During the first summer, students their PhD research project under the direction of their chosen dissertation advisor.  As part of the training for doing PhD level research, students write an in-depth report giving a review of the literature and summary of their research by November of their second year.  Students also give a presentation of their research progress to the physics faculty and students.  For a detailed description of the research rotation process of identifying a PhD advisor and the first summer of research.

Download PDF Guidelines for Rotations and First Summer of Research

Qualifier Proposal

The Qualifier Proposal assesses the readiness of the student for entry into the final stage of the Ph.D. program (dissertation research). The Qualifier Proposal is researched and prepared during the student's second year, and is presented no later than before Spring Break of the second year. The Qualifier Proposal Summary (300 words), which states the problem, hypothesis and approach, is to be submitted to the DGS by October 15 of the second year ( see Timetable).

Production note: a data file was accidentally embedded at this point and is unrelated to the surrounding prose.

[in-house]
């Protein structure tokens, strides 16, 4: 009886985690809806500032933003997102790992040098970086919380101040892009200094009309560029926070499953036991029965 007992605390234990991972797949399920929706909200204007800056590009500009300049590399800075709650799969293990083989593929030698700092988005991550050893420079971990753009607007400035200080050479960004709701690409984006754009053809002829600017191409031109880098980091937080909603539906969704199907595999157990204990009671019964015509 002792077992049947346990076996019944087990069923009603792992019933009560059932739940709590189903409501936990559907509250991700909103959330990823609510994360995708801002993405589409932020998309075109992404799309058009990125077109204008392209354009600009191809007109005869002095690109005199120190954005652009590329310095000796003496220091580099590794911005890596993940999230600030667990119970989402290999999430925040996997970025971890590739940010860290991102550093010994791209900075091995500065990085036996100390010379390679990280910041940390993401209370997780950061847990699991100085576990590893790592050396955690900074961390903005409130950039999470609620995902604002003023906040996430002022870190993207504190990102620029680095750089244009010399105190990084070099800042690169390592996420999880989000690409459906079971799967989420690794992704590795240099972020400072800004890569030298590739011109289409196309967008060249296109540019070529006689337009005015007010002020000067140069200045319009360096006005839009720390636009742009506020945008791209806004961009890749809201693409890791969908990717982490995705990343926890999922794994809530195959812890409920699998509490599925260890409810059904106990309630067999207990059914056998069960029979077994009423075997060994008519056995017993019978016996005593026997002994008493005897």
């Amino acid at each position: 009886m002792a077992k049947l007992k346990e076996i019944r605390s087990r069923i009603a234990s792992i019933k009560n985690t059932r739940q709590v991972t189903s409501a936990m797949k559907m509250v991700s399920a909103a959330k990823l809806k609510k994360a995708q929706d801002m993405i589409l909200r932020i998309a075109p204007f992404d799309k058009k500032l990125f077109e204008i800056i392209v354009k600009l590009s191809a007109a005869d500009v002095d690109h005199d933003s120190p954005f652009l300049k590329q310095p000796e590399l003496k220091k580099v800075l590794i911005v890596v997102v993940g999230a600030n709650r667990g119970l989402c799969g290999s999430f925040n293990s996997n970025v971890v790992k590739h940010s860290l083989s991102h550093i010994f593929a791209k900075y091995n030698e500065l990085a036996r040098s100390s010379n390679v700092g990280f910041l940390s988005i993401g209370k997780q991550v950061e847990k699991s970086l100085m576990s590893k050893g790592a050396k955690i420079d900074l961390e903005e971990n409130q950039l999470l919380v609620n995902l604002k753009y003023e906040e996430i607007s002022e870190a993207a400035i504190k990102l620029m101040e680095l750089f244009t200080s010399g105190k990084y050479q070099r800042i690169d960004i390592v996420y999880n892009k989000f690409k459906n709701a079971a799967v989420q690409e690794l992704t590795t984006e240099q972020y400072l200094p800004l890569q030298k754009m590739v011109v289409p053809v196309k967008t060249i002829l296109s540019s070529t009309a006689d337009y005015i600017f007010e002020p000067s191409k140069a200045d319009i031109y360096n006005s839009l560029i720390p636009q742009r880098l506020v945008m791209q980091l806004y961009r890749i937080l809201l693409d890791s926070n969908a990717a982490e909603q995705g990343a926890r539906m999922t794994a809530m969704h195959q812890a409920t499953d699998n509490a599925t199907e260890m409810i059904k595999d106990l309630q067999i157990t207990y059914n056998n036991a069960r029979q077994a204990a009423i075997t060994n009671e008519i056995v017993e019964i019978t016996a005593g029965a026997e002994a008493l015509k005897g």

The Qualifier Proposal involves the preparation of a research proposal that is conceived, literature-researched and presented by the student in the spirit of a small research proposal. In addition to its function in determining further progress towards the Ph.D., the Qualifier Proposal allows the student to gain a deeper understanding of their chosen sub-field of Physics (for example, an area in soft condensed matter or molecular biophysics), and it is an essential component of the program's effort to train students in the practical aspects of science.

Download the PDF Guidelines for a detailed description